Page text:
Highlights and key issues:
The general picture
1. 2018 saw confirmation that empty homes numbers are rising significantly.
The rise of 5.3%, nearly 11,000 additional long-term empty homes, was double the rise in 2017.
2. All regions experienced rising numbers of empties in 2018, except the North East which fell by 1%, although the highest regional occurrence of empty homes is still in the North East where one in every 72 homes is long-term empty.
3. Two-thirds of England’s local authorities saw numbers rise, in half of these the rise was over 10% and in more than one in ten authorities the rise was 30% or more. This has occurred in the context of introduction from April 2019 of new higher council tax premiums for two-year empties with higher punitive premiums for five and ten year empties to follow in 2020 and 2021.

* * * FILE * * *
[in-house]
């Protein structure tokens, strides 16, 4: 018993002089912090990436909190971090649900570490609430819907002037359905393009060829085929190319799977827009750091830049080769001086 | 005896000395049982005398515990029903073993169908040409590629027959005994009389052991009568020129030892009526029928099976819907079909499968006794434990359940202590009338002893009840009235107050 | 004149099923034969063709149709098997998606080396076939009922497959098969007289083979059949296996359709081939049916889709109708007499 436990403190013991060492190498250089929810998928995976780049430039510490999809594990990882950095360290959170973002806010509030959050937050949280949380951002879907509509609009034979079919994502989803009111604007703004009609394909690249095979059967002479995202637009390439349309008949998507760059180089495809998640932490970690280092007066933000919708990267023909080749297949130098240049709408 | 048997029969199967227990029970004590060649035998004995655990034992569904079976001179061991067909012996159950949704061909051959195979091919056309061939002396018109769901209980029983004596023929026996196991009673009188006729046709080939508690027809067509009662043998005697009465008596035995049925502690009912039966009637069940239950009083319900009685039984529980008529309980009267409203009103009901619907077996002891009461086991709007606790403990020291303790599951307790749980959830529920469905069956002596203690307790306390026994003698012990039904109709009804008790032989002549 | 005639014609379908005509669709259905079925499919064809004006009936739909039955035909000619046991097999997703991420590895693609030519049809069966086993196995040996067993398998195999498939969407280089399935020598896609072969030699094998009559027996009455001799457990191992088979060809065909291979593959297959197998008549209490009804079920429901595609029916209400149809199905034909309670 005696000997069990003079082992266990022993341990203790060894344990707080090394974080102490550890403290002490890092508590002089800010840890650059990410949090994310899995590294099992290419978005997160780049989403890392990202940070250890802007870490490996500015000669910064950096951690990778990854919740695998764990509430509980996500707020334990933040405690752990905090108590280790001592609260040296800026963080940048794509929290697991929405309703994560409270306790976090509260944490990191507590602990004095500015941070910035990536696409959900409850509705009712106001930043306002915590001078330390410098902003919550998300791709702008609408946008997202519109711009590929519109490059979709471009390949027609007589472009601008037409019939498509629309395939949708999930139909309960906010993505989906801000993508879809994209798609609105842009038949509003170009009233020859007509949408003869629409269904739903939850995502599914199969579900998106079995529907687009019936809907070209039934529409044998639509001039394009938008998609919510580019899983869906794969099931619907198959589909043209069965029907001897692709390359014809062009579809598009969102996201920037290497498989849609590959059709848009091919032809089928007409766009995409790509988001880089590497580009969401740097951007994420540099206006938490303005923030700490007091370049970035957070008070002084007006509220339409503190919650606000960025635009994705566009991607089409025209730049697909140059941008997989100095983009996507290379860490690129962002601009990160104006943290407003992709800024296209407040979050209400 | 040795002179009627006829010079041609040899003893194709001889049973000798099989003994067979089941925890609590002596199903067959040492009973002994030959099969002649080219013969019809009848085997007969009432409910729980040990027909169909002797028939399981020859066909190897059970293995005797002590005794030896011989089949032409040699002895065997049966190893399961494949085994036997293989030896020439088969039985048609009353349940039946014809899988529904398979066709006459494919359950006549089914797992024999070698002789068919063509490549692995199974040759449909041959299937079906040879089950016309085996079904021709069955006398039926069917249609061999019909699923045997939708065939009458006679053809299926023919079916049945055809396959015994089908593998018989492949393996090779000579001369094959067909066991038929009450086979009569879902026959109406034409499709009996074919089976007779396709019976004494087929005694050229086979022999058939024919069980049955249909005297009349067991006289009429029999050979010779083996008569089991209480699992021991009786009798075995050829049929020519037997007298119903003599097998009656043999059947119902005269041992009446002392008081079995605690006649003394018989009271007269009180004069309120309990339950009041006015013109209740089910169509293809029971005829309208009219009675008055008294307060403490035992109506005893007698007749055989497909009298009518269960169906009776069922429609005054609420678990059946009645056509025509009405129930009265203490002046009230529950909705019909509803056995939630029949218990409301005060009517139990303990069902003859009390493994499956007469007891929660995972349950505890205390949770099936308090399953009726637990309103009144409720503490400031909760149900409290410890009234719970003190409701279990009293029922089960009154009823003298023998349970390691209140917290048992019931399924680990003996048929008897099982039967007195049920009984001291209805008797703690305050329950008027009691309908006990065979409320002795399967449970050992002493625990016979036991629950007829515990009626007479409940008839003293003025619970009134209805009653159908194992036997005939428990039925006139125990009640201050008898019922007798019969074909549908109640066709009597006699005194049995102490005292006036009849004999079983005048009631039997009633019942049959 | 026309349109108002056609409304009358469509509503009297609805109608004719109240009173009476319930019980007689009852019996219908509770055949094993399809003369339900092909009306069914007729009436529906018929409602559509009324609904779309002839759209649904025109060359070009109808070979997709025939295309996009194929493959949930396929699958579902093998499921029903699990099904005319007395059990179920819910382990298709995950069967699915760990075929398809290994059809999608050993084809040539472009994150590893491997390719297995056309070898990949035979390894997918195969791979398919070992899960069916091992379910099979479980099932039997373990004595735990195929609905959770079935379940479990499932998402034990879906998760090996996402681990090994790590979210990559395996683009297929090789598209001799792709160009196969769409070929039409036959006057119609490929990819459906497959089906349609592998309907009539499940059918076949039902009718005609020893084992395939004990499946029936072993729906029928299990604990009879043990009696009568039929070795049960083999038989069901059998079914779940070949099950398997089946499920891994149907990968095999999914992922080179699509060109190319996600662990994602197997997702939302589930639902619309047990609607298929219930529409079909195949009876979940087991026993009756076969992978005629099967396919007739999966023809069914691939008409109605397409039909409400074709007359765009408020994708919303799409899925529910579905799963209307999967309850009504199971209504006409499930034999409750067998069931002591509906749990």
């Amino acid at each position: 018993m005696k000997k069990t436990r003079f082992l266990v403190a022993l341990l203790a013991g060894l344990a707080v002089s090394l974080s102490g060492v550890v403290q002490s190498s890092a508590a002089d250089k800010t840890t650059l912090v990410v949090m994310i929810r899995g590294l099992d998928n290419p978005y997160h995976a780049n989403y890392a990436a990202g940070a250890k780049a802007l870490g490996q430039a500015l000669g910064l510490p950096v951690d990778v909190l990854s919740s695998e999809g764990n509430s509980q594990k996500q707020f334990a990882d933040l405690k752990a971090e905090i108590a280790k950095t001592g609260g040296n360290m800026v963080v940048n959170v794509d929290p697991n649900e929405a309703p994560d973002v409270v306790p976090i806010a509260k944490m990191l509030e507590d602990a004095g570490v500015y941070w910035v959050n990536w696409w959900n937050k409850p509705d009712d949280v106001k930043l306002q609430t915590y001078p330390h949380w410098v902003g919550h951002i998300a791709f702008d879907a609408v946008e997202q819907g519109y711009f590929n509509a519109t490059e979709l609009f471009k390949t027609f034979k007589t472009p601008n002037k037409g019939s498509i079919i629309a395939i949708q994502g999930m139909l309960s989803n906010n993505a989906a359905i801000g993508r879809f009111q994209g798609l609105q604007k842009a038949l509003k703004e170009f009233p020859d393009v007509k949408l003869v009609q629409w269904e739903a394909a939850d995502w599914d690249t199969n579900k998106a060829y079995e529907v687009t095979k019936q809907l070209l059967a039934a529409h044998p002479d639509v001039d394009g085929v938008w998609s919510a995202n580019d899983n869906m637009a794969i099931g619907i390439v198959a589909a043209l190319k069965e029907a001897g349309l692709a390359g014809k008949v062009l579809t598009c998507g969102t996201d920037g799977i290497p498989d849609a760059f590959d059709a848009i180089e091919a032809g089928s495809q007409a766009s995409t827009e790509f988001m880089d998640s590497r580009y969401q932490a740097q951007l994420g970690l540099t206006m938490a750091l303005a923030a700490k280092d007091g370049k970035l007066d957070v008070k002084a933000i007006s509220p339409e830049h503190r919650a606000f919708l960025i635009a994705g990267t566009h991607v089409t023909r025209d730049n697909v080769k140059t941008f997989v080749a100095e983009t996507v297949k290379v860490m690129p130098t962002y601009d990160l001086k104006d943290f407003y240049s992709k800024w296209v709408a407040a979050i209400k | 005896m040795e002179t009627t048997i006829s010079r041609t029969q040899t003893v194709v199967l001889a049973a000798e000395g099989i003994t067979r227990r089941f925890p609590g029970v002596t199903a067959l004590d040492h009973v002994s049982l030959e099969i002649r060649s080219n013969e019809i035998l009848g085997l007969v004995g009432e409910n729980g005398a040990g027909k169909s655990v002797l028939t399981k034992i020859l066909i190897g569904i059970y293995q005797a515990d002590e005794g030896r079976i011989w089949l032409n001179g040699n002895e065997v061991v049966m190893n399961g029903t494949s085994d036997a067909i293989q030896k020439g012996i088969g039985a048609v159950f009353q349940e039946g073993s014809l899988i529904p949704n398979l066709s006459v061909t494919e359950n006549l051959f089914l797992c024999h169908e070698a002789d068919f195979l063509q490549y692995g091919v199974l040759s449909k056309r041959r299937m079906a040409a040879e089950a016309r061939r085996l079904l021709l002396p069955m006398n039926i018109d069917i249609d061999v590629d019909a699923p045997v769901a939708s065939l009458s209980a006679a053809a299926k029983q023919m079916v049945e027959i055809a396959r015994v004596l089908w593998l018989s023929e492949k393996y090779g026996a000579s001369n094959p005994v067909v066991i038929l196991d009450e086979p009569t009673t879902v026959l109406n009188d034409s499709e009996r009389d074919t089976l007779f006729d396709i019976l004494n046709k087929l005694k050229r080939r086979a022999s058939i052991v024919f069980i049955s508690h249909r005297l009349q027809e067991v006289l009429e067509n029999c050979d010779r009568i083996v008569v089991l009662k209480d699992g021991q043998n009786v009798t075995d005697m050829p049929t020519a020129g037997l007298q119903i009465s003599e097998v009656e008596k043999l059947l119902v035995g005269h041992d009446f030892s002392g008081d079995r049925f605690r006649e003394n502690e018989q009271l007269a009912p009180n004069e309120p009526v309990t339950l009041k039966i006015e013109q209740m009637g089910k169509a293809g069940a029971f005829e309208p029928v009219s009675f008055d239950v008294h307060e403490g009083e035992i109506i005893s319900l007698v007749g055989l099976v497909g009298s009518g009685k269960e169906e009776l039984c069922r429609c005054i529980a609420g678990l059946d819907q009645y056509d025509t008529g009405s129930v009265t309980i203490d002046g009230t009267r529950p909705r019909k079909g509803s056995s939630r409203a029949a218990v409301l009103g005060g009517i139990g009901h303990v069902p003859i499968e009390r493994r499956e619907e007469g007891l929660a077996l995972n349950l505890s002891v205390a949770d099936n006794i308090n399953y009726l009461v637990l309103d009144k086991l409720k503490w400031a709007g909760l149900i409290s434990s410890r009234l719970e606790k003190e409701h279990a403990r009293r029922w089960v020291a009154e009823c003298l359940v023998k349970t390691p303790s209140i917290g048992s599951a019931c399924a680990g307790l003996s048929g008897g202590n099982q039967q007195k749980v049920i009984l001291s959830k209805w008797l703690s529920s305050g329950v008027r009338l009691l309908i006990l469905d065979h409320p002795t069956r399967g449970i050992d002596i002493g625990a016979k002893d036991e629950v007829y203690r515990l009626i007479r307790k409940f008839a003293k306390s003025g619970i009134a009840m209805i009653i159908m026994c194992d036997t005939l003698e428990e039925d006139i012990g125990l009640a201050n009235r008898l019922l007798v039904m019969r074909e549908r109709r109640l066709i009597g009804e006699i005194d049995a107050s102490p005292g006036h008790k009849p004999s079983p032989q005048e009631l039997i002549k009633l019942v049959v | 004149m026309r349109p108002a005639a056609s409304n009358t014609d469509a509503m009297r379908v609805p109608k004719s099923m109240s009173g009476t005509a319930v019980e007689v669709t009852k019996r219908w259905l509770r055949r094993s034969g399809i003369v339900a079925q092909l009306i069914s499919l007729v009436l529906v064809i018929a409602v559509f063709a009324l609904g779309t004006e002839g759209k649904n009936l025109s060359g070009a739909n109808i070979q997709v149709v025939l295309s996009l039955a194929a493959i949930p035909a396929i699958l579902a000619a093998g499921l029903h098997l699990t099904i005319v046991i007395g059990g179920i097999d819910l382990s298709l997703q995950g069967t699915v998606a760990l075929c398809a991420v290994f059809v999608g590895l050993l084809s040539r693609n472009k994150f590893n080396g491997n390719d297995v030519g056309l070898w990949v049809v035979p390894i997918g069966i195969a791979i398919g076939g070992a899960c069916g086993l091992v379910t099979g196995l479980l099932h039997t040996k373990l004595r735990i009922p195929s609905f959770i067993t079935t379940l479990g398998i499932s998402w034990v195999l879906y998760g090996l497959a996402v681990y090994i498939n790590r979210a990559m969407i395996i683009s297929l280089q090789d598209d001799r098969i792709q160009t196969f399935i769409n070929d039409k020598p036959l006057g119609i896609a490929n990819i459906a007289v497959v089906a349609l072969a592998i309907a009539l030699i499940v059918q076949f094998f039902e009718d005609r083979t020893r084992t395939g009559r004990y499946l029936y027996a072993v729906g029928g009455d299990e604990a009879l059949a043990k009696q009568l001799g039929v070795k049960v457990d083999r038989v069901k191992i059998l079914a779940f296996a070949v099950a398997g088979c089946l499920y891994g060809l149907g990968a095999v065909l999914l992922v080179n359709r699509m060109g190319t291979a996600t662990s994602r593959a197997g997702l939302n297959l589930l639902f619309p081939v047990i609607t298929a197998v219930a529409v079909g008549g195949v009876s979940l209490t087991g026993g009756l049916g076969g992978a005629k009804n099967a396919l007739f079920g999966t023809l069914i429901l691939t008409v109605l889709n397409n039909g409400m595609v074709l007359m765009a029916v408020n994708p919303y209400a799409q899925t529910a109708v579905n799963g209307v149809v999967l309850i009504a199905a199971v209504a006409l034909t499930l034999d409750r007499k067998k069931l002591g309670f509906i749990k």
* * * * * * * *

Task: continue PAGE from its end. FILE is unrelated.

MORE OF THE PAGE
4. The rise was weighted towards areas which previously had a lower number of long-term empties, notably London, the South East and Eastern regions. Over 70% of the authorities demonstrating rises of 30% or more are in these three regions. London up 11%, East of England up 11% and South East excluding London, up 9%.
5. The largest regional number of empty homes, around 40,000, is in the North West.